Producers mined 634 000 t of gypsum in December 2009. This amount was unchanged from that of November 2009 and was 8% less than the output data for December 2008. Synthetic gypsum production was 555 000 t in December 2009, which was 27% more than that of November 2009 and 3% less than that of December 2008. Both mined and synthetic gypsum are used as raw material for wallboard. The wallboard industry is the leading domestic consumer of gypsum. During December 2009, synthetic gypsum accounted for about 38% of the 1.47 million t total supply of gypsum in the United States. Sales of uncalcined gypsum in December 2009, mainly for Portland cement manufacture and for agricultural uses, were 367 000 t, unchanged from that of November 2009 and 13% less than those of December 2008.
Output of calcined gypsum for December 2009 was 958 000 t, which was 10% more than that of November 2009 and 17% less than that of December 2008. Sales of board products were 1.1 million t, equivalent to approximately 125 million m2 (1.35 billion ft2), which was 4% more than those of November 2009 and 18% less than those of December 2008.
According to the US Census Bureau, imports of crude gypsum in December 2009 were 284 000 t, a decrease of 32% from those of November 2009 and 50% less than those of December 2008. The United States imported crude gypsum from three countries in December 2009. Of these imports, Canada accounted for 60%, followed by Mexico with 40%. Imports of crude gypsum from China were negligible.
Gypsum wallboard imports for December 2009 were 17 000 t, equivalent to 1.9 million m2 (20 million ft2). These imports were up 6% from those of November 2009 and 5% less than those of December 2008. The United States imported wallboard products from four countries in December 2009. Canada accounted for 54% of these imports, followed by Mexico with 43%, Colombia with 2%, and China with 1%.
The issue regarding corrosive wallboard imported from China continued to be contentious. The release of corrosive sulfide gasses from some of these imports, which have a high content of elemental sulfur, have been documented (U.S. Consumer Product Safety Commission, 2009a). Warm and humid climate conditions are thought to exacerbate sulfide off-gassing. Approximately 2300 complaints of metals corrosion within affected homes, sometimes coupled with reports of home-occupant health ailments, have been received by the U.S. Consumer Product Safety Commission (U.S. Consumer Product Safety Commission, 2009b).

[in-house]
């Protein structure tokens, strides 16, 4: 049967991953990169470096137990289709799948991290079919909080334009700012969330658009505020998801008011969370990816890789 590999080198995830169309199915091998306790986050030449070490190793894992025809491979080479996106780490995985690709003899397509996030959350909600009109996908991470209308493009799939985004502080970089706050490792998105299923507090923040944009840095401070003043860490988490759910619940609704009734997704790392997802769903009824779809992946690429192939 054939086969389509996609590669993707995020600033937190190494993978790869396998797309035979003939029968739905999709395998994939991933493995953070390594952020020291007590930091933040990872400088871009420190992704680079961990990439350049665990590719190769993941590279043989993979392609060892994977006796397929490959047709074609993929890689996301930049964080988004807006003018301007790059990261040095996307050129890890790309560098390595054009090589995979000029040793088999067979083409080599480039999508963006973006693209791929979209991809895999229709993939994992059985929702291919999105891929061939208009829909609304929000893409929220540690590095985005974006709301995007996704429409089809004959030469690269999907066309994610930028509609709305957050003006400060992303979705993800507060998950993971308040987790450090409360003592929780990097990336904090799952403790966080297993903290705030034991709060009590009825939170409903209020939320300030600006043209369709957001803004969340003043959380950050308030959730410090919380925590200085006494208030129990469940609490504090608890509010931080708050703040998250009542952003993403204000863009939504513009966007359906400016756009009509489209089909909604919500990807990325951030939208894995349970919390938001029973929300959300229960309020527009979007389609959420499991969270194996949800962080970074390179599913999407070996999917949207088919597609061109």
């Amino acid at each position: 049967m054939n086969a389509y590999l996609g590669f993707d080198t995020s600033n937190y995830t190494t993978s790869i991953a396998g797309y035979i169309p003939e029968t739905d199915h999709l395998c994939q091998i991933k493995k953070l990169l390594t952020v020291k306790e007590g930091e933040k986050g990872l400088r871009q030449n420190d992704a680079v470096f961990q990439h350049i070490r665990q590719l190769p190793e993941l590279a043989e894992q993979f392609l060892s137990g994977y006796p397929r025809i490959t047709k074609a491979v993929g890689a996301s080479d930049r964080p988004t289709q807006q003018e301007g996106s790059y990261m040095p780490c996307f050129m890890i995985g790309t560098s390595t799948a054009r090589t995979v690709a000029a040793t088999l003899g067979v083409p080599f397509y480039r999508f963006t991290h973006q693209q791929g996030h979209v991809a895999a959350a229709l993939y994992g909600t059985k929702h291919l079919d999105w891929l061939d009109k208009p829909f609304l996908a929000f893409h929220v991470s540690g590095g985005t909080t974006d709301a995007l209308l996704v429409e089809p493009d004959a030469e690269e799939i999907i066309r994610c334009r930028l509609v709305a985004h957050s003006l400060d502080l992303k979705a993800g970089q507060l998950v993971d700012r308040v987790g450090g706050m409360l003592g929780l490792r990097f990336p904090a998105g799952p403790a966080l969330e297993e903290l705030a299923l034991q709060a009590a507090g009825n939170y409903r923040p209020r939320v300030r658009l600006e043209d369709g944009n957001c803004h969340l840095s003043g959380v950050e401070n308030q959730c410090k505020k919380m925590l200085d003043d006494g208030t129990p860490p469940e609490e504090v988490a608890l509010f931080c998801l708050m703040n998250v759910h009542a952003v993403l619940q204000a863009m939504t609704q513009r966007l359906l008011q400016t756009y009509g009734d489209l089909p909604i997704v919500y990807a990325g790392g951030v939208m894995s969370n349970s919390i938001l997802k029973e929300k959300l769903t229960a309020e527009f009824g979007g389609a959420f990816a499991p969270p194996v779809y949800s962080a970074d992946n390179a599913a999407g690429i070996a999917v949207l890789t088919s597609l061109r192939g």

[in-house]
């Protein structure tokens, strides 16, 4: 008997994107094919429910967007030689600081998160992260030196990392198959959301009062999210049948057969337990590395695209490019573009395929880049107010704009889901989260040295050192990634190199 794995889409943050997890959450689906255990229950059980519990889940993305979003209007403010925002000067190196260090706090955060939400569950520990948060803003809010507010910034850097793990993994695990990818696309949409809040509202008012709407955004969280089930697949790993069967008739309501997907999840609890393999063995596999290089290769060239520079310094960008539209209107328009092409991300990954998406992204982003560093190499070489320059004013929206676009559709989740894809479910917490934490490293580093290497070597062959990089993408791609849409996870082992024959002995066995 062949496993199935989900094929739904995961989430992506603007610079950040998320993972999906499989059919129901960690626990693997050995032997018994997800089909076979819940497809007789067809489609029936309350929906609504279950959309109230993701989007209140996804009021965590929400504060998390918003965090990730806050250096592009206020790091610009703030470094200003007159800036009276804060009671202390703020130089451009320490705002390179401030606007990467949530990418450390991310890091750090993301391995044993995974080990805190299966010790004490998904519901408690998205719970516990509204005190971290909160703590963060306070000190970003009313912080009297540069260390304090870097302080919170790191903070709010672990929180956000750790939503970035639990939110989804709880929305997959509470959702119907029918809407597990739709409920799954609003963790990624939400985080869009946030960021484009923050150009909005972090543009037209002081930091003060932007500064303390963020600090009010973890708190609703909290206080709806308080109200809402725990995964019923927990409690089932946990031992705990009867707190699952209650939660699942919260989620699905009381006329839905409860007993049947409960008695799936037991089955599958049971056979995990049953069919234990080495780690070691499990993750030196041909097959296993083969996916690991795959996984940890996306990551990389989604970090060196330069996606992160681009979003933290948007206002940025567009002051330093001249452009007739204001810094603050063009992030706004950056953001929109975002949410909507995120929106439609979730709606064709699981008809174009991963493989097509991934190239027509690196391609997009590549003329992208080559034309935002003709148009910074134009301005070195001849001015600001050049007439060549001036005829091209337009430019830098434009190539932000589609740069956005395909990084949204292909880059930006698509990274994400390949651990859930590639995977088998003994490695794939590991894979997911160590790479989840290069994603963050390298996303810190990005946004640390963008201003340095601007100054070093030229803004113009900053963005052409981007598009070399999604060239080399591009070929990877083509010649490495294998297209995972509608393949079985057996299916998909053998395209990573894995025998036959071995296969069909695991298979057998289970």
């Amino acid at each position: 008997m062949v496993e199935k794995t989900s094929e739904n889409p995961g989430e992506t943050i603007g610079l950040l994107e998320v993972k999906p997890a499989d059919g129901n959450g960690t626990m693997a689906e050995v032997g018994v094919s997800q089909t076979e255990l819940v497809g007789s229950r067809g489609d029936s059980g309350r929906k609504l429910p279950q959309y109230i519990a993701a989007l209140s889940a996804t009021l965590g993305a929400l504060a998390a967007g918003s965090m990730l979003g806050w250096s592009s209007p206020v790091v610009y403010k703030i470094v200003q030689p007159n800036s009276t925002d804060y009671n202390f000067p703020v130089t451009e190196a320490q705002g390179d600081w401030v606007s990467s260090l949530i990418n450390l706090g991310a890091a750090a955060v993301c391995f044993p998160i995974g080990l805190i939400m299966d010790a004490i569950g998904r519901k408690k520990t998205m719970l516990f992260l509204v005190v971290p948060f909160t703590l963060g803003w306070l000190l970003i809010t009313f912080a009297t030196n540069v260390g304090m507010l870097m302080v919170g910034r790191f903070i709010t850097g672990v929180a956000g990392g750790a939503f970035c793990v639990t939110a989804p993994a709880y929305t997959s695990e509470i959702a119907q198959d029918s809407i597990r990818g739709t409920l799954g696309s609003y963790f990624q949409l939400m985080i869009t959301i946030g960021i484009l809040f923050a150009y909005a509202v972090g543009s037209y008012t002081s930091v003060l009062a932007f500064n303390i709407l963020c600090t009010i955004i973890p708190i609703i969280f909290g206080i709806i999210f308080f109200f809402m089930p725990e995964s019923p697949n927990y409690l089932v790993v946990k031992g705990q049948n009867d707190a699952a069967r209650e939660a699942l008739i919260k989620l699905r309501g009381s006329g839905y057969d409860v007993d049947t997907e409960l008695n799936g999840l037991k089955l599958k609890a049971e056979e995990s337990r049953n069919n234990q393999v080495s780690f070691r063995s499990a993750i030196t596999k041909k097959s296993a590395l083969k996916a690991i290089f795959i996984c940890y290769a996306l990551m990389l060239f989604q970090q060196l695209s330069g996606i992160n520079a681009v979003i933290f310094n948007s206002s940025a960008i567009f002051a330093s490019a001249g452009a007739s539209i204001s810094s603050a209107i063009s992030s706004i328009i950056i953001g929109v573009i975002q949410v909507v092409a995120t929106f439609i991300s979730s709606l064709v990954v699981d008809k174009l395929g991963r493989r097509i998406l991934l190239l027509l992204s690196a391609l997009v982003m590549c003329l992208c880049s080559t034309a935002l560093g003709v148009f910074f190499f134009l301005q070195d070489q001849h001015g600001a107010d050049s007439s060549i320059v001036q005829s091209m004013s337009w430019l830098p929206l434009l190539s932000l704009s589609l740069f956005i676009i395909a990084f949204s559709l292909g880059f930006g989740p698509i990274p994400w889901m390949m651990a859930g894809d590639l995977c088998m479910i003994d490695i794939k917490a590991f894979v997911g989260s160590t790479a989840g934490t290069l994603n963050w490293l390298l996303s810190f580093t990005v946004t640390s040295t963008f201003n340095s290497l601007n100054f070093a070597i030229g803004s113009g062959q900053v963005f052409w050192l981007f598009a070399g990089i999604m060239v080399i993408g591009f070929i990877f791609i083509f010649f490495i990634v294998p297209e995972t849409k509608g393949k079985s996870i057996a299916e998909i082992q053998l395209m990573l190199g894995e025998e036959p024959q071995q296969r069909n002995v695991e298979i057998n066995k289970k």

Wallboard exports to 23 countries and territories in December 2009 were 63 115 t, equivalent to 7.0 million m2 (75 million ft2). This amount was 8% less than that of November 2009 and 1059% more than the reported December 2008 level. An adjustment by the US Census Bureau in the calculation of 2009 monthly wallboard exports to Canada resulted in the large year-over-year increase. Consequently, the sizeable increase should not be interpreted as an actual rise in exports. Most wallboard exports were shipped to 19 western hemisphere countries, with Canada accounting for 93%, followed by Qatar with 2%. Wallboard exports to Honduras, Mexico, and Panama each accounted for 1%.
All percentages in this report were computed based on unrounded data.
The full report can be found on the USGS website.
U.S. Consumer Product Safety Commission, 2009a, CPSC Investigation of Imported Drywall Status Report: U.S. Consumer Product Safety Commission, July, 7 p. (Accessed December 9, 2009, at http://www.cpsc.gov/info/drywall/jul2009status.pdf.)
U.S. Consumer Safety Product Commission, 2009b, Drywall Information Center: U.S. Consumer Product Safety Commission. (Accessed December 9, 2009, at http://www.cpsc.gov/info/drywall/.)
Read the article online at: https://www.worldcement.com/the-americas/16032010/gypsum_in_december_2009/